Individual Education Programs » Individual Education Programs

Individual Education Programs


History of Special Education

Special Education did not arrive on the scene until Congress passed the Elementary and Secondary Education Act of 1965. However, the education of students with special needs and disabilities did not become federally mandated until the Education for All Handicapped Children Act (EAHCA), later known as the Individuals with Disabilities Education Act (IDEA), was enacted in 1975. Prior to this law, special needs students were not receiving a proper education on the basis of their disability. Today, special needs students across the United States are able to receive special education services without discrimination. 

Special Education at Academia Avance

At Academia Avance, we believe that all students can learn regardless of their disability. We have a dedicated team of specialists and therapists who work collaboratively to provide a quality program for students with disabilities. We provide special education services through the Resource Specialist Program (RSP), and Designated Instruction Services (DIS), which include Speech/Language and Counseling programs.

The RSP program is for students with learning and emotional disabilities, and in some cases for students with other impairing conditions. The students have a regular class schedule and take general education courses; however, students are also pulled out in a small group of about four to six and given additional instruction in a resource room. The purpose of this additional support is two-fold; first, it helps students achieve the academic goals outlined in their Individual Education Plan (IEP); second, it reinforces what the students learn in the classroom. 

The DIS - Speech and Language Program is for students with articulation and language disorders. The Speech Pathologist or Assistant works with students who have difficulty with stuttering, apraxia, receptive or expressive language or other disorders.

The DIS - Counseling Program is provided for students who are in need of social and emotional support. The School Psychologist assists students with social problems at school, or emotional issues resulting from internal state or external events. The School Psychologist may also help students develop social skills, behavior and/or anger management skills, or conflict resolution skills if he/she has difficulty with expressing appropriate behavior towards peers and/or adults.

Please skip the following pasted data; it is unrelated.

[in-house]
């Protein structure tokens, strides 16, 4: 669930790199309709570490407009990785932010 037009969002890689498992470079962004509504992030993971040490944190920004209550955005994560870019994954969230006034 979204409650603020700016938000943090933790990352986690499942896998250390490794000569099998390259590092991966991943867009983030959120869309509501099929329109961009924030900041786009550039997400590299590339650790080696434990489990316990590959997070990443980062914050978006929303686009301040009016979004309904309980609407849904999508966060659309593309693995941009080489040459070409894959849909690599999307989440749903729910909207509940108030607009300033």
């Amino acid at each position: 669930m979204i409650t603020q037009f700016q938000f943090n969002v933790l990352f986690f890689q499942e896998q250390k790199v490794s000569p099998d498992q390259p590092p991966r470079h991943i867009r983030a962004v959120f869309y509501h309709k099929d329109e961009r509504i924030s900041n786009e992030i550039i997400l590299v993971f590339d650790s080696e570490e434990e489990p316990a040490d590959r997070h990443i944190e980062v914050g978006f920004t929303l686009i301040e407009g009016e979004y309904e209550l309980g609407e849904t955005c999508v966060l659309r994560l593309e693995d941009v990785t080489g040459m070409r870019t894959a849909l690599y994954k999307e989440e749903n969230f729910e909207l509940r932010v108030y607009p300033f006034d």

What to Expect

As mandated by law, a child receiving special education services must have at least one IEP meeting per year to review the previous education plan, and discuss progress made towards previous goals. The team then creates a new plan based on the nature of disability, academic, social-emotional, behavioral, and/or speech and language needs. The service providers implement this plan based on the services and minutes outlined in the IEP.

Before a student's IEP due date, parents/legal guardians are first contacted by phone to verbally schedule a meeting. The Resource Specialist follows up with a written meeting invitation to the parent/guardian, which he/she signs and returns one copy and keeps the second copy for their records.

If a student has an upcoming triennial (a three-year evaluation), an Assessment Plan is sent home along with a copy of the Parent Rights and Procedural Safeguards (see PDF posted on Ms. Morgan's website). Parents/guardians must give written consent before any service provider assesses a student. Once consent is given, service providers have 60 calendar days to administer and complete assessments and hold an IEP meeting. During this meeting, the team discusses assessment results and decides if the student continues to qualify for services. If so, a new IEP is created and implemented.